Yesterday there must have been 100 incense sticks sending their dancing plumes into the air around our home. The fragrant softness that is now familiar brings a sense of calm energy and reflection in the space, causing you to inhale the aroma and enjoy it fully. The offerings, each one made by hand from local trees and plants, are carefully placed upon our home alters, the entry ways and the functional elements of our home.
The home cleansing has begun in anticipation of a very special day in Bali – Nyepi.
What is Nyepi in Bali?
Nyepi is the day where all of Bali is silent. No one is allowed to leave their home, there is security in the streets to make sure people respect the day and stay inside the family compounds and villas – locals and foreigners alike. There are no motorbikes roaring down the path, no music, minimal electricity usage. There are no stores open. On Nyepi there are no flights into or out of Bali. On this day, the entire island goes into reflection and meditation, shutting down everything.
There is only silence.
The silence breeds introspection, and that is it’s intention.
Nyepi is a day to make and keep the balance of nature. A day to reflect on the values that you want to cultivate: kindness, respect, patience and love.
We woke up this morning to the rather loud sounds of cicadas and birds and nothing else. Nyepi begins the Balinese new year and it only happens in Bali. The culture combination of the Balinese, Hindu and Chinese have created this new year celebration. The Balinese New Year is 1935 this year.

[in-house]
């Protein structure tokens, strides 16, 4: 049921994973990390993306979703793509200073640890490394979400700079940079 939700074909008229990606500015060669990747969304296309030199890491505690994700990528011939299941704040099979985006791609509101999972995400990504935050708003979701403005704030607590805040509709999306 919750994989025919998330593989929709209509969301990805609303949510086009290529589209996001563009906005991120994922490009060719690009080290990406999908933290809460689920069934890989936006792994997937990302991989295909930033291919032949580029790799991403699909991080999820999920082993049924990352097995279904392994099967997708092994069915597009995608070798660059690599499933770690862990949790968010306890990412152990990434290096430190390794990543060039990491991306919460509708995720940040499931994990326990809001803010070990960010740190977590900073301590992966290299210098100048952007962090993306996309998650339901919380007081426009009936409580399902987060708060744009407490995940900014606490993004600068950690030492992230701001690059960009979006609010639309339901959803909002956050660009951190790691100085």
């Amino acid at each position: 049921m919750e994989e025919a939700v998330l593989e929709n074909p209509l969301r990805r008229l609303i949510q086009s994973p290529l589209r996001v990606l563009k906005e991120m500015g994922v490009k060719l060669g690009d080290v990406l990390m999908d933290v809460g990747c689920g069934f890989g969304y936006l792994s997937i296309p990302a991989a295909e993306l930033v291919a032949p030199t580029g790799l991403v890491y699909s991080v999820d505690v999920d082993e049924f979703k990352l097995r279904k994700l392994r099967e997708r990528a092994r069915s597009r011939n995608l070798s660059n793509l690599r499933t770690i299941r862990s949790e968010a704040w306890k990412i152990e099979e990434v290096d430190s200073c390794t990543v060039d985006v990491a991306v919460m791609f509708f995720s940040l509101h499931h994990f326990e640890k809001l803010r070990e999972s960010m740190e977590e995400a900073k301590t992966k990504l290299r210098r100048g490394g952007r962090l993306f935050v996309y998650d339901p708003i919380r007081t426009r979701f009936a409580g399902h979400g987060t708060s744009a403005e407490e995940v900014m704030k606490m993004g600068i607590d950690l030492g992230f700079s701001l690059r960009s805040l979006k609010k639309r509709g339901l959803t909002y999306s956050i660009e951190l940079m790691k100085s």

It may be silent today, but last night was a different story.
The Ogoh Ogoh
For months communities have organized, donated money and time to build their village “ogoh ogoh” – a beast like creature paraded around the night before Nyepi to scare away the bad spirits. Sometimes more masculine, sometimes overtly feminine, the ogoh ogoh resembles a human with animalistic tendencies. The exaggerations of certain features are intriguing.
Vibrant red tongues that resemble true blood.
Round, full bellied ogoh ogohs that robustly take up space in the air.
Action-like figures that are ready to stomp and dance to the beat of the music.
The night is full of energy and organization as people crowd the streets to witness months of creativity dance around.
Our first Nyepi in Ubud
This is our first Nyepi in Bali. We went to dinner early with friends and happened upon a great spot where we were able to see the ogoh ogohs being carried to their staging ground, the central soccer field in downtown Ubud. Intermittently, as we ate, we dashed out to the street to watch the pre-parade.
Each ogoh ogoh is carried by a crowd of people holding onto a bamboo platform. Men carry the larger ogoh ogohs, but being a community event, the children are involved by carrying smaller ogoh ogohs.
We’re all fascinated by the spirit and energy that surrounds. Miss I, 2 years old, exclaimed in the fullest while circling her arms in the air
Mama, THIS is AMAZING!
And it was. To be here, in the one place in the world where this ceremony takes place, was amazing.
The streets were full, but they won’t be tomorrow.